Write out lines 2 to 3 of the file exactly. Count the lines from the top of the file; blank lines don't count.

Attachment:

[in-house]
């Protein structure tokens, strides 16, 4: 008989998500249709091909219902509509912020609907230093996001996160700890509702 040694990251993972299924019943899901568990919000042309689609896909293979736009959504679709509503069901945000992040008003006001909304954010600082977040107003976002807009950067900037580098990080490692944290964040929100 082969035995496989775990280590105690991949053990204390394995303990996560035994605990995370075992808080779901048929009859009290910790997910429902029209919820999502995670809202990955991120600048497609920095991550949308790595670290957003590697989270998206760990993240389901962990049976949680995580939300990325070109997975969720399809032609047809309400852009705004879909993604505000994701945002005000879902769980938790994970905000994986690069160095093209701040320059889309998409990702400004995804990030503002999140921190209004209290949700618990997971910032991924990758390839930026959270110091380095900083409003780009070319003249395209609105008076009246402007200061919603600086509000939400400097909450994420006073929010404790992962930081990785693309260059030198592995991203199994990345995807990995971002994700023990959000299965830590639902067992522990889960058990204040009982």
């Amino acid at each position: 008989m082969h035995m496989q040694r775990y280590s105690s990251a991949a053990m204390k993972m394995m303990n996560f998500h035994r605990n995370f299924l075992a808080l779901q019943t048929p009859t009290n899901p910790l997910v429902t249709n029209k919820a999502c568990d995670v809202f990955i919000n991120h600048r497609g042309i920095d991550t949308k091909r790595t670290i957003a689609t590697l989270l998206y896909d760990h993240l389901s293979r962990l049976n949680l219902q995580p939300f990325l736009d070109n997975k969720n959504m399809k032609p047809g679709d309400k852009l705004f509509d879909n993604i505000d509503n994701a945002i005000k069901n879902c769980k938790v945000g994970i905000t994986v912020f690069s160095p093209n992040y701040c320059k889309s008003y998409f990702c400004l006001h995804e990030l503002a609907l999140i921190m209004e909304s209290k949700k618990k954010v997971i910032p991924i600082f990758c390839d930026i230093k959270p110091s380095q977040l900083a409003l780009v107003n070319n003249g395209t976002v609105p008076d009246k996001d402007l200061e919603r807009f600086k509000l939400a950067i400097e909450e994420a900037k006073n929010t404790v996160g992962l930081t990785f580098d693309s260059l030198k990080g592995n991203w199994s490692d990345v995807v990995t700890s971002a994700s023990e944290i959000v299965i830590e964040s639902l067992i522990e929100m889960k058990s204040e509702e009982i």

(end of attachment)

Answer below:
């Protein structure tokens, strides 16, 4: 008989998500249709091909219902509509912020609907230093996001996160700890509702 040694990251993972299924019943899901568990919000042309689609896909293979736009959504679709509503069901945000992040008003006001909304954010600082977040107003976002807009950067900037580098990080490692944290964040929100 082969035995496989775990280590105690991949053990204390394995303990996560035994605990995370075992808080779901048929009859009290910790997910429902029209919820999502995670809202990955991120600048497609920095991550949308790595670290957003590697989270998206760990993240389901962990049976949680995580939300990325070109997975969720399809032609047809309400852009705004879909993604505000994701945002005000879902769980938790994970905000994986690069160095093209701040320059889309998409990702400004995804990030503002999140921190209004209290949700618990997971910032991924990758390839930026959270110091380095900083409003780009070319003249395209609105008076009246402007200061919603600086509000939400400097909450994420006073929010404790992962930081990785693309260059030198592995991203199994990345995807990995971002994700023990959000299965830590639902067992522990889960058990204040009982």
């Amino acid at each position: 008989m082969h035995m496989q040694r775990y280590s105690s990251a991949a053990m204390k993972m394995m303990n996560f998500h035994r605990n995370f299924l075992a808080l779901q019943t048929p009859t009290n899901p910790l997910v429902t249709n029209k919820a999502c568990d995670v809202f990955i919000n991120h600048r497609g042309i920095d991550t949308k091909r790595t670290i957003a689609t590697l989270l998206y896909d760990h993240l389901s293979r962990l049976n949680l219902q995580p939300f990325l736009d070109n997975k969720n959504m399809k032609p047809g679709d309400k852009l705004f509509d879909n993604i505000d509503n994701a945002i005000k069901n879902c769980k938790v945000g994970i905000t994986v912020f690069s160095p093209n992040y701040c320059k889309s008003y998409f990702c400004l006001h995804e990030l503002a609907l999140i921190m209004e909304s209290k949700k618990k954010v997971i910032p991924i600082f990758c390839d930026i230093k959270p110091s380095q977040l900083a409003l780009v107003n070319n003249g395209t976002v609105p008076d009246k996001d402007l200061e919603r807009f600086k509000l939400a950067i400097e909450e994420a900037k006073n929010t404790v996160g992962l930081t990785f580098d693309s260059l030198k990080g592995n991203w199994s490692d990345v995807v990995t700890s971002a994700s023990e944290i959000v299965i830590e964040s639902l067992i522990e929100m889960k058990s204040e509702e009982i």